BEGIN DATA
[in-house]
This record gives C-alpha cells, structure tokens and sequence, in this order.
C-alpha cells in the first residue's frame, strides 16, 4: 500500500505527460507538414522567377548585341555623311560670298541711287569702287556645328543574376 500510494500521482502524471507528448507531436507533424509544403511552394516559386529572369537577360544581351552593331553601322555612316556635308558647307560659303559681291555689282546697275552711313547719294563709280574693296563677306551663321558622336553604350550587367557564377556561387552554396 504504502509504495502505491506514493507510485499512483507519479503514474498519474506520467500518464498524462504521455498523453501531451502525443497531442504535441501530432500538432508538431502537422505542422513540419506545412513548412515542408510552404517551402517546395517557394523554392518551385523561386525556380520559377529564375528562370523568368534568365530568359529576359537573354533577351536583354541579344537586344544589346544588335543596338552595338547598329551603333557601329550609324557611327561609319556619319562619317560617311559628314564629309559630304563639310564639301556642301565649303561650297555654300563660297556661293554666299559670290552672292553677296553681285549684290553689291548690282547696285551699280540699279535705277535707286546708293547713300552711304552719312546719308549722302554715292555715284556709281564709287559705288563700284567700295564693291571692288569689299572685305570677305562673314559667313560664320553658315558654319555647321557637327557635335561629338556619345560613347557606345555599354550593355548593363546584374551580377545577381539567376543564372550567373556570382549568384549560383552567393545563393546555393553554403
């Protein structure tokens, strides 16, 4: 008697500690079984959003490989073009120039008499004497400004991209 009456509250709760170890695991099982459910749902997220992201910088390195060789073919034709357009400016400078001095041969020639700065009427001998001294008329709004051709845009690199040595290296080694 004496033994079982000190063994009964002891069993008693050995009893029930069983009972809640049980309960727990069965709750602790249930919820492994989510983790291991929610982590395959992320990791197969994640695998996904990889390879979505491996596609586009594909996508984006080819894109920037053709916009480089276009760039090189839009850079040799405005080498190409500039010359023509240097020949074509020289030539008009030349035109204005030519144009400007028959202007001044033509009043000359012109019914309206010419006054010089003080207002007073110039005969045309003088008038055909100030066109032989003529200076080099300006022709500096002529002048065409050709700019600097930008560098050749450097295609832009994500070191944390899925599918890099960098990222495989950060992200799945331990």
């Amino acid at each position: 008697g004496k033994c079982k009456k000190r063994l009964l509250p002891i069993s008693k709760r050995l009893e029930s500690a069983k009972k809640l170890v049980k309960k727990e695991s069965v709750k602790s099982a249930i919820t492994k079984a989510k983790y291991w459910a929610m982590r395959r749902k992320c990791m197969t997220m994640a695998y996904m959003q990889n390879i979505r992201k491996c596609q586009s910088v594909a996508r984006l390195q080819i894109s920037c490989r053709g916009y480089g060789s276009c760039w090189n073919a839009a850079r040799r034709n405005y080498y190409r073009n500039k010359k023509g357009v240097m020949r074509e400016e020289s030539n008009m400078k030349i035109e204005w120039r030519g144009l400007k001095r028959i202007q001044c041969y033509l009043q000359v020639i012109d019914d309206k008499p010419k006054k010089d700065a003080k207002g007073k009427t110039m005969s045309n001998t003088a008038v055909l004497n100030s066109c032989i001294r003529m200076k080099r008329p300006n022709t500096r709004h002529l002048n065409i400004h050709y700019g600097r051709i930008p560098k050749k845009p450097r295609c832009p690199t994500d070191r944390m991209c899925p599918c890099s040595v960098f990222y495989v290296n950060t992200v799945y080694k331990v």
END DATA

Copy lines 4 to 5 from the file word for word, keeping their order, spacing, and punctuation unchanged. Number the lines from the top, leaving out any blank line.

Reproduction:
């Protein structure tokens, strides 16, 4: 008697500690079984959003490989073009120039008499004497400004991209 009456509250709760170890695991099982459910749902997220992201910088390195060789073919034709357009400016400078001095041969020639700065009427001998001294008329709004051709845009690199040595290296080694 004496033994079982000190063994009964002891069993008693050995009893029930069983009972809640049980309960727990069965709750602790249930919820492994989510983790291991929610982590395959992320990791197969994640695998996904990889390879979505491996596609586009594909996508984006080819894109920037053709916009480089276009760039090189839009850079040799405005080498190409500039010359023509240097020949074509020289030539008009030349035109204005030519144009400007028959202007001044033509009043000359012109019914309206010419006054010089003080207002007073110039005969045309003088008038055909100030066109032989003529200076080099300006022709500096002529002048065409050709700019600097930008560098050749450097295609832009994500070191944390899925599918890099960098990222495989950060992200799945331990």
């Amino acid at each position: 008697g004496k033994c079982k009456k000190r063994l009964l509250p002891i069993s008693k709760r050995l009893e029930s500690a069983k009972k809640l170890v049980k309960k727990e695991s069965v709750k602790s099982a249930i919820t492994k079984a989510k983790y291991w459910a929610m982590r395959r749902k992320c990791m197969t997220m994640a695998y996904m959003q990889n390879i979505r992201k491996c596609q586009s910088v594909a996508r984006l390195q080819i894109s920037c490989r053709g916009y480089g060789s276009c760039w090189n073919a839009a850079r040799r034709n405005y080498y190409r073009n500039k010359k023509g357009v240097m020949r074509e400016e020289s030539n008009m400078k030349i035109e204005w120039r030519g144009l400007k001095r028959i202007q001044c041969y033509l009043q000359v020639i012109d019914d309206k008499p010419k006054k010089d700065a003080k207002g007073k009427t110039m005969s045309n001998t003088a008038v055909l004497n100030s066109c032989i001294r003529m200076k080099r008329p300006n022709t500096r709004h002529l002048n065409i400004h050709y700019g600097r051709i930008p560098k050749k845009p450097r295609c832009p690199t994500d070191r944390m991209c899925p599918c890099s040595v960098f990222y495989v290296n950060t992200v799945y080694k331990v």